Join Alderman Maldonado, Chicago Public Library Commissioner Brian Bannon, and Oakton Community College Emeritus Program Instructor and Saul Bellow Expert, Richard Reeder to dedicate an honorary street sign on the southwest corner of Augusta and Rockwell, in memory of Saul Bellow, Chicago’s only Nobel Prize winner for literature. The event will be at 11:30 a.m. Monday, June 11, 2012, a day after Bellow’s 97th birthday.
Saul Bellow’s formative years, from 1924 to 1934 were lived in Humboldt Park, mainly in an apartment at 2629 W. Augusta in the 26th Ward. The name of the protagonist in possibly Bellow’s greatest, novel, The Adventures of Augie March, was a nickname derived from Augusta Boulevard.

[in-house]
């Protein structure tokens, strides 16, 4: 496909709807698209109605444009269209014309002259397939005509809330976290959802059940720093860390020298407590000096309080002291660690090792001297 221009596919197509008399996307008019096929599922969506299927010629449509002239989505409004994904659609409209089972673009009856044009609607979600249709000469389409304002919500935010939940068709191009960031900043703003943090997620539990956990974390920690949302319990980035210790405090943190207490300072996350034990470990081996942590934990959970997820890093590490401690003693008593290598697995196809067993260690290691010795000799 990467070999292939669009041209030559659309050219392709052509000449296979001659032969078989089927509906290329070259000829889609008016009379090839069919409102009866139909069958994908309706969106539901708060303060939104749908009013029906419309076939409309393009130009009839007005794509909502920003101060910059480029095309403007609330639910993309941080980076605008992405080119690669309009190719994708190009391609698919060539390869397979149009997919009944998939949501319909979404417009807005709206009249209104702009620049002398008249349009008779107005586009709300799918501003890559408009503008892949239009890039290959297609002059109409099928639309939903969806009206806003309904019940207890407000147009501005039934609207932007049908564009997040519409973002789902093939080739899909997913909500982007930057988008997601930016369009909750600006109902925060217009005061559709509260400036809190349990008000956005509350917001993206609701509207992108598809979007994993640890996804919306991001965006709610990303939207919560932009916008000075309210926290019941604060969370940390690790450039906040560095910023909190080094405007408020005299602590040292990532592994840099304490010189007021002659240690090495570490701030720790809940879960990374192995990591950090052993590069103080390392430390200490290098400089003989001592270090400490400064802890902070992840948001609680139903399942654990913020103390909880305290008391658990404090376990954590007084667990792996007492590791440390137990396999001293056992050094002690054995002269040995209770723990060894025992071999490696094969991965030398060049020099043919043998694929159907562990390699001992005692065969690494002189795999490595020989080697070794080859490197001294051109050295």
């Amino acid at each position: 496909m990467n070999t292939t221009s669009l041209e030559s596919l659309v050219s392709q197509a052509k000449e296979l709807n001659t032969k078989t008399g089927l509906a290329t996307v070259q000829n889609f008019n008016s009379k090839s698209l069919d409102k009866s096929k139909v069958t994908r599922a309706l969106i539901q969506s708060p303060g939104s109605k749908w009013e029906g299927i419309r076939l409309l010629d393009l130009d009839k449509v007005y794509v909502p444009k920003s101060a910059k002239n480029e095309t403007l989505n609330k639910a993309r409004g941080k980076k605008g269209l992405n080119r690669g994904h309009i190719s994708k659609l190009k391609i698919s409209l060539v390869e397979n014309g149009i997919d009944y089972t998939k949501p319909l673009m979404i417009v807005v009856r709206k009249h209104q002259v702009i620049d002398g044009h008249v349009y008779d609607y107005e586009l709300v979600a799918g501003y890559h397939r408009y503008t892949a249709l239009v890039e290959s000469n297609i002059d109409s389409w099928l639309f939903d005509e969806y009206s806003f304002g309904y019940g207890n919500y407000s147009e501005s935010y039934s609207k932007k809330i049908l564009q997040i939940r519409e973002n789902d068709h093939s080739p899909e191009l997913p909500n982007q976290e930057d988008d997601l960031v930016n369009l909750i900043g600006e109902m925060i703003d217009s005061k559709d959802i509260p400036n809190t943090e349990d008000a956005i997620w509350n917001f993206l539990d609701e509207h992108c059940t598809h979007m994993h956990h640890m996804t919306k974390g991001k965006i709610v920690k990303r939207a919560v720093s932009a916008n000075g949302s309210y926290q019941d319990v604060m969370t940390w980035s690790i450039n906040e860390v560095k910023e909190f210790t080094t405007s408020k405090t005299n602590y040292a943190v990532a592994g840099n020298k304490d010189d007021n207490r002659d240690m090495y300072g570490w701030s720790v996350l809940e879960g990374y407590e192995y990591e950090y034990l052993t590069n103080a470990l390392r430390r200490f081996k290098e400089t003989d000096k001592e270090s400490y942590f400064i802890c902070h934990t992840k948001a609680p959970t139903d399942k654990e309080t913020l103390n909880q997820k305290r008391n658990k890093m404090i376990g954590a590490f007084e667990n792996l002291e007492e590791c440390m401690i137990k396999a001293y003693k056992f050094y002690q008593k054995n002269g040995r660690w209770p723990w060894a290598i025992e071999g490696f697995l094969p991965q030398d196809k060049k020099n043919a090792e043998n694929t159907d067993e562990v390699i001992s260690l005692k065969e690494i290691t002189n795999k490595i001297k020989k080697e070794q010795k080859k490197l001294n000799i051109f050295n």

In 1976, Bellow became the only Chicago writer ever to win the Nobel Prize for fiction. He is the only writer to win the National Book Award for fiction three times and was also the recipient of the Pulitzer Prize.
When Bellow was nine, his family moved to the Humboldt Park neighborhood of Chicago, the city that was to form the backdrop of many of his novels. Bellow’s father, Abraham, was an onion importer. He also worked in a bakery, as a coal delivery man, and as a bootlegger.
Bellow grew up as an insolent slum kid, a “thick-necked” rowdy, and an immigrant from Quebec. As Christopher Hitchens describes it, Bellow’s fiction and principal characters reflect his own yearning for transcendence, a battle “to overcome not just ghetto conditions but also ghetto psychoses.”